By Chris Olds | Basketball Editor | Commentary
Earlier this year, there was plenty of talk with the future of trading cards set to be coming from both Panini America and Upper Deck in the form of the video trading card.
Whether the camps will cop to it or not, there were plenty of jabs offered up at the competition. One fight was over “firsties” — who was first with the cards. For the record (as I reported before), Upper Deck was the first to tease that something was coming, but Panini stole its thunder days later when it was the first to publicly announce its intentions for a video card. Meanwhile, though, Upper Deck was the first to deliver the actual cards in boxes of 2011 Upper Deck Football as the boxes included Evolution.
The second fight was over the concept and the quality — a war of words that took place via the companies’ blogs as they jabbed over something that many collectors might not have been so gung-ho over — something that they just might not really care about — while trying to sell collectors on their cards and their inherent superiority. Again, the companies might dispute that approach now as merely salesmanship or educational efforts but what was said was said. (Hey, there were lots of shots — Upper Deck even took a shot at me for my reporting of what they said.)
However, it can’t be disputed.
And now, with the arrival of Panini HRX video cards, there’s no disputing which one has won thus far in the eyes of collectors — at least with those who have paid attention with their pocketbooks. And the irony? Panini’s cards have still yet to physically arrive out of packs of 2010-11 Totally Certified. All of the sales have been for redemption cards.
But, again, the collectors — you — have spoken with your pocketbooks.
Upper Deck’s Evolution cards were not numbered, falling approximately one per case, and featured a minute-long college highlight clip for one of four football players — Adrian Peterson, Patrick Willis, Tony Romo and DeSean Jackson. The highest tracked price for an Evolution sale in the Beckett.com database is $153 — and only four other tracked sales topped the $100 mark (all were Petersons). The lowest sale was a $10.50 for a Jackson back in mid-May. (Sixty other tracked sales all fall between the Jackson and Petersons.)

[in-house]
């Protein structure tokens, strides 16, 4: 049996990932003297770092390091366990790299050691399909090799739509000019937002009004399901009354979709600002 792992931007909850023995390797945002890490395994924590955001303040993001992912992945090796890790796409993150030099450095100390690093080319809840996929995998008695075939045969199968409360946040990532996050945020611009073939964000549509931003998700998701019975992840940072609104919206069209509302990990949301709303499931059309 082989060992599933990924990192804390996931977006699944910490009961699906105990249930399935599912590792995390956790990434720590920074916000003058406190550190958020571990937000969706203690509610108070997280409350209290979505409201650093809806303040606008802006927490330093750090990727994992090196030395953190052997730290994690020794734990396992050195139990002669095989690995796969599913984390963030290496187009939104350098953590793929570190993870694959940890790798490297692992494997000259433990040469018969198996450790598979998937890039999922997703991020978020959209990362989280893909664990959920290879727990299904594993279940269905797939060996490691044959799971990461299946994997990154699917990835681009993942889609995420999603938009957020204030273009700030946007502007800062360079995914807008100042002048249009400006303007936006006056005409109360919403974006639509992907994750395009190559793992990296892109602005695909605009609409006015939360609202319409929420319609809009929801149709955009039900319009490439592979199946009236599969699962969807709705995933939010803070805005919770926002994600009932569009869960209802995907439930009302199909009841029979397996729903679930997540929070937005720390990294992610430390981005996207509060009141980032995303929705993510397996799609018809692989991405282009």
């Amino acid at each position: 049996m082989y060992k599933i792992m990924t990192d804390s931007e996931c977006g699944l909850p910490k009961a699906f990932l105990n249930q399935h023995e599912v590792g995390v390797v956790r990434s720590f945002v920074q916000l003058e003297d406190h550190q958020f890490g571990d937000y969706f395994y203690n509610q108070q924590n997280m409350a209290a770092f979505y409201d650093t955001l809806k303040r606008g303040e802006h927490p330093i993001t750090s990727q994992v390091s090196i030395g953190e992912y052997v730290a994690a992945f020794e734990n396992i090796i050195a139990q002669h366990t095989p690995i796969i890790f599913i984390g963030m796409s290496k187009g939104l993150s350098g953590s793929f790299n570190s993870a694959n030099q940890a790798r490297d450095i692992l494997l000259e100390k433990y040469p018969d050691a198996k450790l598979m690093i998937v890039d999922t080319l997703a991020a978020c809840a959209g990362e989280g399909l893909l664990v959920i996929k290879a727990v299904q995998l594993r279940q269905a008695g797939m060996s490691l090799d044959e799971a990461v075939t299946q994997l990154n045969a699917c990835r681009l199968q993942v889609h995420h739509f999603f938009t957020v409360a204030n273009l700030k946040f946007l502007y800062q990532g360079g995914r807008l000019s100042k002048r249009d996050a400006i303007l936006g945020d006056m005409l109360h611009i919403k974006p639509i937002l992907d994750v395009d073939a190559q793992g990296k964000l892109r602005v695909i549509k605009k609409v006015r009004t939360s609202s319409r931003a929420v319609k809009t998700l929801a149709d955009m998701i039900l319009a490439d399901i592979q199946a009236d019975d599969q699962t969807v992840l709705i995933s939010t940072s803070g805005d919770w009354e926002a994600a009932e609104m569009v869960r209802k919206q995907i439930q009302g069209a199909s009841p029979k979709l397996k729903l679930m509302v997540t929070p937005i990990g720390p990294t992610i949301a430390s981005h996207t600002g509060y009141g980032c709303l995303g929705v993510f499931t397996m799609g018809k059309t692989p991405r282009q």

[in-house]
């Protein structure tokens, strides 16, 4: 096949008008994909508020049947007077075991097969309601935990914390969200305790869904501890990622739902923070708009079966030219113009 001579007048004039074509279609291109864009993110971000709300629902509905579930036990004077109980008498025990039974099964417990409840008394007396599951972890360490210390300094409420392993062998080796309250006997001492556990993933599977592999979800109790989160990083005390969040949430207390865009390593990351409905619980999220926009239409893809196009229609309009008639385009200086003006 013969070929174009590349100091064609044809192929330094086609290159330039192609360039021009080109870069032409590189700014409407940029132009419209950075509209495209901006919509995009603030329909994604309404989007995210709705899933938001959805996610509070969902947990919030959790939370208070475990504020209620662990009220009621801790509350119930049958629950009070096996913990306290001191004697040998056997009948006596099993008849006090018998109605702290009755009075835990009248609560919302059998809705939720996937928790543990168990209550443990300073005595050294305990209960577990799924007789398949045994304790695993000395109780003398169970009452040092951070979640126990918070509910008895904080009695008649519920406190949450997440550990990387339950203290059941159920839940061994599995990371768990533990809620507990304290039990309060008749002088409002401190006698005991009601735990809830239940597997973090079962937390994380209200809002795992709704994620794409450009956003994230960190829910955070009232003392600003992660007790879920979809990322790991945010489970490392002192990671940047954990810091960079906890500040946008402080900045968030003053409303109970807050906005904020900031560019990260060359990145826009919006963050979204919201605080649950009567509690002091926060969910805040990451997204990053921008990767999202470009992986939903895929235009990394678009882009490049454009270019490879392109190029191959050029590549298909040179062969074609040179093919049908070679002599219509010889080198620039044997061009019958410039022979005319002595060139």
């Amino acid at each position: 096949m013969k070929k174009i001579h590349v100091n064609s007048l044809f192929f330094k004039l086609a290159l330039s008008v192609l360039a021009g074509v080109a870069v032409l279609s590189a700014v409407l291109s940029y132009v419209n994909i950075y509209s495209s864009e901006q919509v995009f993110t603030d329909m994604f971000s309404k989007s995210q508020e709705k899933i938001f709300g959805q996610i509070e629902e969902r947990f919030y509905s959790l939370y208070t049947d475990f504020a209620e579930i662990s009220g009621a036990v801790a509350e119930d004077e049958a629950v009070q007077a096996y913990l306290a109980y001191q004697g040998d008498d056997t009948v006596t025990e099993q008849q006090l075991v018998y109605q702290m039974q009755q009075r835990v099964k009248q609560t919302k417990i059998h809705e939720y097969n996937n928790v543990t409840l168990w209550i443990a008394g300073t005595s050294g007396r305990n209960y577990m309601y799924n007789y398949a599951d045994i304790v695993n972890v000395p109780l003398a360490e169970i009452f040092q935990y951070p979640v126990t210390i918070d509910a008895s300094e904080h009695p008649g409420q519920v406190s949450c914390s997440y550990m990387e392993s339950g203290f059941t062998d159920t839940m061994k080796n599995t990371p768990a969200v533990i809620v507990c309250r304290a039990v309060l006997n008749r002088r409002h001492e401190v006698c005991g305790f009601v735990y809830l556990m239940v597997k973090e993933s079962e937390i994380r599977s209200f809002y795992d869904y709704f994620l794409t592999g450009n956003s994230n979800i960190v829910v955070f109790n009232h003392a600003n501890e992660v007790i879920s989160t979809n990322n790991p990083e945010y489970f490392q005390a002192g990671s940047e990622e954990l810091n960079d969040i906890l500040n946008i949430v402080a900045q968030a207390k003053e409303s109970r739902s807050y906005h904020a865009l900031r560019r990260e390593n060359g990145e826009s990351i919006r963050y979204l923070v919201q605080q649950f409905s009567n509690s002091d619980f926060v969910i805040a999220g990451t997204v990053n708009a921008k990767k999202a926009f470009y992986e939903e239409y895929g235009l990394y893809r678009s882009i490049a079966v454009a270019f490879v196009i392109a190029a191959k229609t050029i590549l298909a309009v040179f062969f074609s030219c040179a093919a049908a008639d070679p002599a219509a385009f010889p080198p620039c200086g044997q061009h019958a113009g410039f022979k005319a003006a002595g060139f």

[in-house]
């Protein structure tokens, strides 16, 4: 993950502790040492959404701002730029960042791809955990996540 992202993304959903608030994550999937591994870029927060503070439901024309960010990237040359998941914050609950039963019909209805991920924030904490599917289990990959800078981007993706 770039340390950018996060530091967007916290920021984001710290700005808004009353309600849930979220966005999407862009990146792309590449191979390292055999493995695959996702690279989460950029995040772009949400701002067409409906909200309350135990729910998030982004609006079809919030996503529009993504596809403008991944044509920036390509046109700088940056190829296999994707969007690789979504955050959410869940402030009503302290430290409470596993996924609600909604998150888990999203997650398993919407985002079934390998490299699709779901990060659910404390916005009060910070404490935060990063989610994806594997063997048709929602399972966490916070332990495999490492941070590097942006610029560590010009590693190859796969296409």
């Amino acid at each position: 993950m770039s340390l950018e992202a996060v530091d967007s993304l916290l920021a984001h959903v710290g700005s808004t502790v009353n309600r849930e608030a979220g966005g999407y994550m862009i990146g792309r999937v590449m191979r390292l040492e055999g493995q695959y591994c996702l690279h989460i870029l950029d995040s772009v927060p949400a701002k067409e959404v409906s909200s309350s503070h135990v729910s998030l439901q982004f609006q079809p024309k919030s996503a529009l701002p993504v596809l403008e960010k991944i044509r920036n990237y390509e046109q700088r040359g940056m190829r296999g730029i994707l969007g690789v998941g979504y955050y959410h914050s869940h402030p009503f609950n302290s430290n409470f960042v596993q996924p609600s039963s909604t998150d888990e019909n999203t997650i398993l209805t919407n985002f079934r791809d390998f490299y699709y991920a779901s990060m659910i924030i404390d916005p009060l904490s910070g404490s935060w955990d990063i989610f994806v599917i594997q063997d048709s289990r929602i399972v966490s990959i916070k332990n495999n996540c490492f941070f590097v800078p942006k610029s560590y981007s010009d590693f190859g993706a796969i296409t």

Perhaps it’s a sign of differences in the products, their price-points, their availability or their licensing … but the most recent completed sales of HRX redemptions this week show that collectors have, in part, determined a winner on their own without even seeing the cards in-person yet.
The cheapest completed eBay auction so far? A Blake Griffin (unsigned) for $366. Next-lowest? Griffin again at $400. Next? John Wall at $407.55. Kobe Bryant? $495 and $650.
Those are all sales for unsigned cards.
Completed auctions of the inked versions? Kevin Durant at $535. Griffin at $862.50. Kobe? A cool $1,000.
Yes, the Panini HRX cards are inherently rarer and come from a higher-priced product. Only 240 total cards exist with 51 cards per player (40 standard, 10 signed and one 14-karat gold autograph card). That should make them more valuable but there are no guarantees on the secondary market.
Oh, and the asking prices for some of the cards that have been found? Even crazier. The Kobe can be yours for a lil’ something.
Your reactions to the cards say a lot — plenty more than I could — but all of this comes without exactly knowing what will be found on the HRX cards. I’m not totally sold on whether the Panini cards are better — will have to wait and see in-person there — but it’s clear that some collectors are sold sight-unseen.
We’re betting you’ll have more to say about video cards soon — when we can show you just what you’ll be getting for your redemption cards as we’ll have a sample Panini HRX card in-hand to examine — and compare — for ourselves.
Until then …
Chris Olds is the editor of Beckett Baseball magazine. Have a comment, question or idea? Send an email to him at email@example.com. Follow him on Twitter by clicking here.